i see mobile units, and specialized rules and assistants, to address the barriers such as the above as key to maintaining access to democracy while protecting against any fraud.

  4. jiminga says:

    The author would have you believe the only place to get a photo ID is at a DMV office in GA. He’s biased and wrong. Kinda overlooked the county registrar’s offices in his attempt to mislead us.

    What IDs are acceptable?
    Any valid state or federal government issued photo ID, including a FREE Voter ID Card issued by your county registrar’s office or the Georgia Department of Driver Services (DDS)
    A Georgia Driver’s License, even if expired
    Valid employee photo ID from any branch, department, agency, or entity of the U.S. Government, Georgia, or any county, municipality, board, authority or other entity of this state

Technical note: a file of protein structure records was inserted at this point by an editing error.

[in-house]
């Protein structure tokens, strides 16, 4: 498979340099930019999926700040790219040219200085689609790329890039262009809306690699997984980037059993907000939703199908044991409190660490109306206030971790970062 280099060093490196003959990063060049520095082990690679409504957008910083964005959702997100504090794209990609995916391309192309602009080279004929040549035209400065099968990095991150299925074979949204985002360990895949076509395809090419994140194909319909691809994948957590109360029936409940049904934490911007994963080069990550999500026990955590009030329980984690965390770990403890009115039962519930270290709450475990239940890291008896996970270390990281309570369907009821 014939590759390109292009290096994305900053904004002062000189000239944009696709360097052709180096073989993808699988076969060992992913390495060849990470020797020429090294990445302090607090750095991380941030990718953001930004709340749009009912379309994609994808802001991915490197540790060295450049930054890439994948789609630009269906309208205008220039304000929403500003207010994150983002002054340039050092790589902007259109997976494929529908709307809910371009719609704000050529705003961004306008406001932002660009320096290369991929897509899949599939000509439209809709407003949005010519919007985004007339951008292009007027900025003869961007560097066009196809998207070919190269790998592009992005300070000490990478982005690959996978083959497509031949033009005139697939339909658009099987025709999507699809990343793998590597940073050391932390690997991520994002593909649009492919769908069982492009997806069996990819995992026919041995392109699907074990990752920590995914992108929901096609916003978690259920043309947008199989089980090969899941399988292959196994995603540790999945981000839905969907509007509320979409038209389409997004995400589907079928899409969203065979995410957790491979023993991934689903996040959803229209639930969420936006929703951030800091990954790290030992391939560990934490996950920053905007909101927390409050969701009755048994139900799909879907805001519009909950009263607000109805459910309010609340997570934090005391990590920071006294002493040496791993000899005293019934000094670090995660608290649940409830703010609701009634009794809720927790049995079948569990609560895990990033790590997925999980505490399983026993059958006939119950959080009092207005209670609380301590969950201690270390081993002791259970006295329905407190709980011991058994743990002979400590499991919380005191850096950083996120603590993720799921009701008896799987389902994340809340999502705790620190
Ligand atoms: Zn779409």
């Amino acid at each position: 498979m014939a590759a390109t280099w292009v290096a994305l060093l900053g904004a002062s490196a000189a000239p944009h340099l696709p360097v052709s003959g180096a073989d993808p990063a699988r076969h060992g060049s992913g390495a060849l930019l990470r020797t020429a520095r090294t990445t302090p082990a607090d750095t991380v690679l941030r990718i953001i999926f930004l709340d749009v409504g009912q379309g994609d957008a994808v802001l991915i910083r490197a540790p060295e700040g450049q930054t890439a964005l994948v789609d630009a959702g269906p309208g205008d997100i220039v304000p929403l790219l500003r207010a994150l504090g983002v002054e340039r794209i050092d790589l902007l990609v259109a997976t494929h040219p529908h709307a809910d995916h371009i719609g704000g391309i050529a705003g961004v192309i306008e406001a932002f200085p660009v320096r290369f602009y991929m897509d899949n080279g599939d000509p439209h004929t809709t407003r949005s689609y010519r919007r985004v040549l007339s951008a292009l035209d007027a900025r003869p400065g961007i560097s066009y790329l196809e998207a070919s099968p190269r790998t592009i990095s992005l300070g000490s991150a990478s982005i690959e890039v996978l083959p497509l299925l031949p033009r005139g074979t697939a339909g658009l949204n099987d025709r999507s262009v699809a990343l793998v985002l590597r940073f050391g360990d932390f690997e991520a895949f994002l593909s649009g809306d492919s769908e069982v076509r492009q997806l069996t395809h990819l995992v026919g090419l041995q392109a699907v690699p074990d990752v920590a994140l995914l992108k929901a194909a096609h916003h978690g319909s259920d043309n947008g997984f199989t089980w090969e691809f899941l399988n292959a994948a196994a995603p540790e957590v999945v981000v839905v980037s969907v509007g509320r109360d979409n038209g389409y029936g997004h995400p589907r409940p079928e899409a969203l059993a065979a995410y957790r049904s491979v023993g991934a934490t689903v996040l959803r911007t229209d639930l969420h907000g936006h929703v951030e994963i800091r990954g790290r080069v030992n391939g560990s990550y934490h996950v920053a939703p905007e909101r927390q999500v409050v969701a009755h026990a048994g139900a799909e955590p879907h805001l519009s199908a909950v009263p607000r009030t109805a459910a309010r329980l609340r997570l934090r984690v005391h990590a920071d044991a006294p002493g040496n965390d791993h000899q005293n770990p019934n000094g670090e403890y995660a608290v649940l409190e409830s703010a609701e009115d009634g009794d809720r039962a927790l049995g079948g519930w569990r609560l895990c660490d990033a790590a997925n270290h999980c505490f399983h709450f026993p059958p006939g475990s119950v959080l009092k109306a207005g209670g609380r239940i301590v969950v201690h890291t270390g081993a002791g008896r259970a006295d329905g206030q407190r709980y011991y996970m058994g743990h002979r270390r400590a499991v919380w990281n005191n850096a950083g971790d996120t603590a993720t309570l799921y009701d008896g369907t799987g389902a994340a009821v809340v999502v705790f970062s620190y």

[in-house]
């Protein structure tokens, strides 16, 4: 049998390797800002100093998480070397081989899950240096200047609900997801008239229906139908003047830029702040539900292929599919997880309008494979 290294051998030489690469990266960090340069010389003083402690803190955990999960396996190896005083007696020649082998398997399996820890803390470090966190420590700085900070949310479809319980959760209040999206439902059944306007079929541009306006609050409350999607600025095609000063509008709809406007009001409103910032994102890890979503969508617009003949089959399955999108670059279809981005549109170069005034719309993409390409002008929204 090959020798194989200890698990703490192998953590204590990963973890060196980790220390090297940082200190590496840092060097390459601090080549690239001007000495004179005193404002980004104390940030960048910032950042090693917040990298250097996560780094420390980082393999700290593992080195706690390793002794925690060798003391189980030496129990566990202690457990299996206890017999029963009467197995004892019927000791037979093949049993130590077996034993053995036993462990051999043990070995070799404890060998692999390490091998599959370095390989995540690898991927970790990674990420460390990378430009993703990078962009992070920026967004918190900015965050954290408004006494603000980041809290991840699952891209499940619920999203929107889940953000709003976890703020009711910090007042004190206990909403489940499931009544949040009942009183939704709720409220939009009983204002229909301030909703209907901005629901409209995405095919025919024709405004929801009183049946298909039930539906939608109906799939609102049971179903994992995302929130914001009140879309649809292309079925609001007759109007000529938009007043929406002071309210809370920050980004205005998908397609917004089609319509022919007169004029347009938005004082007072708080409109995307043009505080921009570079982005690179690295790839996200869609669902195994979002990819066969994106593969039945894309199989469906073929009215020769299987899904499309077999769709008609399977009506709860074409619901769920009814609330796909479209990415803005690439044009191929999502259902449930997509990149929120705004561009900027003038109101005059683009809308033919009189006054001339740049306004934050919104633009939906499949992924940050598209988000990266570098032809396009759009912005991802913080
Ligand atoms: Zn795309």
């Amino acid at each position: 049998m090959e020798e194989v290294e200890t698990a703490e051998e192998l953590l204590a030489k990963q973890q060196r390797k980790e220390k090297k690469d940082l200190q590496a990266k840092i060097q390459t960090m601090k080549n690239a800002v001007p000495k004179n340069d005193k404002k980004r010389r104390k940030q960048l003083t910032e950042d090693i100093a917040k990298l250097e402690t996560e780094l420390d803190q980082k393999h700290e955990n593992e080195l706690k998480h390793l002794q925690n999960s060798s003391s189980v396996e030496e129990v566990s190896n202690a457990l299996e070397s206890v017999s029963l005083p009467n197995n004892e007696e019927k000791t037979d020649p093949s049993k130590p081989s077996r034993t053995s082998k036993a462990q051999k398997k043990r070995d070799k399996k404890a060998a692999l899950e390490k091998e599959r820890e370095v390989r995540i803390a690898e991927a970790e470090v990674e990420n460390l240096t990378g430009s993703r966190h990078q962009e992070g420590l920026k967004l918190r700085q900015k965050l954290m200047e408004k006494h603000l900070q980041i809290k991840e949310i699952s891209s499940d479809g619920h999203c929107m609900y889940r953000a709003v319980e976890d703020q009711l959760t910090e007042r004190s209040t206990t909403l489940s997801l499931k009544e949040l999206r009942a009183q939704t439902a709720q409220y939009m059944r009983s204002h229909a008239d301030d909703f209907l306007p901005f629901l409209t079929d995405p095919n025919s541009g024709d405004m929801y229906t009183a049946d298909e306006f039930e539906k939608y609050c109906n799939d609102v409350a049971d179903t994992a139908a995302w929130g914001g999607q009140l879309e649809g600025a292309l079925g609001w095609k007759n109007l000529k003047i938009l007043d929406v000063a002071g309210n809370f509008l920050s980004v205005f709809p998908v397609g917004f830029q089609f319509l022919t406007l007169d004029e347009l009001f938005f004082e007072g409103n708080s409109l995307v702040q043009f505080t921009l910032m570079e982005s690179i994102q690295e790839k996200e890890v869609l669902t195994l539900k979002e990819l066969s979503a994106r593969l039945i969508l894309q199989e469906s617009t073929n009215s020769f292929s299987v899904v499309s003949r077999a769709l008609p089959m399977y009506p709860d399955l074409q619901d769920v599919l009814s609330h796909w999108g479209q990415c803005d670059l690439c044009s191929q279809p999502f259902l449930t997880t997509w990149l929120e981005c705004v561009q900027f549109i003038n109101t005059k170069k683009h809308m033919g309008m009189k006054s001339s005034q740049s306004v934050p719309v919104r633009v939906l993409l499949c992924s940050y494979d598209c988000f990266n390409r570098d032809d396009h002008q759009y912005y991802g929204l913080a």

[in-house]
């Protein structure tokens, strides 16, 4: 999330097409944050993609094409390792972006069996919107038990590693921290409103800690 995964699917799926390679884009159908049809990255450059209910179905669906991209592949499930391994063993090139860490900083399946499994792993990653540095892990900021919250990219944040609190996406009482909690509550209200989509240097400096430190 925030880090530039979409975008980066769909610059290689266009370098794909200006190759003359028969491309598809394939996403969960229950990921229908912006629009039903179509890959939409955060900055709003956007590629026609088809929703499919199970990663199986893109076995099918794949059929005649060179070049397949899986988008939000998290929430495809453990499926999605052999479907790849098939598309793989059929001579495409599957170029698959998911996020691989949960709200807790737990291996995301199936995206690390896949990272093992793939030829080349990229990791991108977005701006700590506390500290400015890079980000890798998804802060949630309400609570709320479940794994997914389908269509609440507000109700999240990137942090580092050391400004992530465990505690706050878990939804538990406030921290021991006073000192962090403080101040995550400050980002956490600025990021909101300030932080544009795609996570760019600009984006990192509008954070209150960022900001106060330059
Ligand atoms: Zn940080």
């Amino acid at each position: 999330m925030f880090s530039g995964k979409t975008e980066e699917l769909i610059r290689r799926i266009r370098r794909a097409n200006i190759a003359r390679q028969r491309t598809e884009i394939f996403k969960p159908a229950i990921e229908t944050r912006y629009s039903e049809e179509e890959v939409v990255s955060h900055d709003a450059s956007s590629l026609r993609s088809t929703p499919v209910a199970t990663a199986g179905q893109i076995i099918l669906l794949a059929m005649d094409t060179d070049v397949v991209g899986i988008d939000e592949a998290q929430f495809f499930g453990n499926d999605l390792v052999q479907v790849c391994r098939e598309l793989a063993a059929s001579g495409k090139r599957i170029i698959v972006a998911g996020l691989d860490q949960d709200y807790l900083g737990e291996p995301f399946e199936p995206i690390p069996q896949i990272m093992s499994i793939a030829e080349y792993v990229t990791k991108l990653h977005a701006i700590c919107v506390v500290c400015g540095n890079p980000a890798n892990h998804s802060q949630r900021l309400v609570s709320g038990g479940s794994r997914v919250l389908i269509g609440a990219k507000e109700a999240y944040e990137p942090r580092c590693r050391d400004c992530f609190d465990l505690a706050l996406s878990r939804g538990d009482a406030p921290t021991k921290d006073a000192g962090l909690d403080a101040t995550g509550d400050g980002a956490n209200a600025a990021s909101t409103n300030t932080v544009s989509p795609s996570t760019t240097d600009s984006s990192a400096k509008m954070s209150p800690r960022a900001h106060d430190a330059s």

Valid U.S. passport ID
    Valid U.S. military photo ID
    Valid tribal photo ID

    • Jackster says:

      It was supposed to say: (Lives in Buford, Ga) – So that’s where the black folks are.

  5. griftdrift says:

    Some thoughts on this endless debate

    Voter ID is a solution in search of a problem

    It’s not that big a deal in Georgia as evident the Democrats hapless quest to find someone who can’t get ID

    But that’s only because the original bill was altered to create access to a free ID after people pointed out requiring people to buy a state registered ID in order to vote is in fact…a poll tax

    So, not that big a problem in Georgia, other states like Mississippi are not Georgia and have actually created processes so labrythine that people actually will have trouble voting.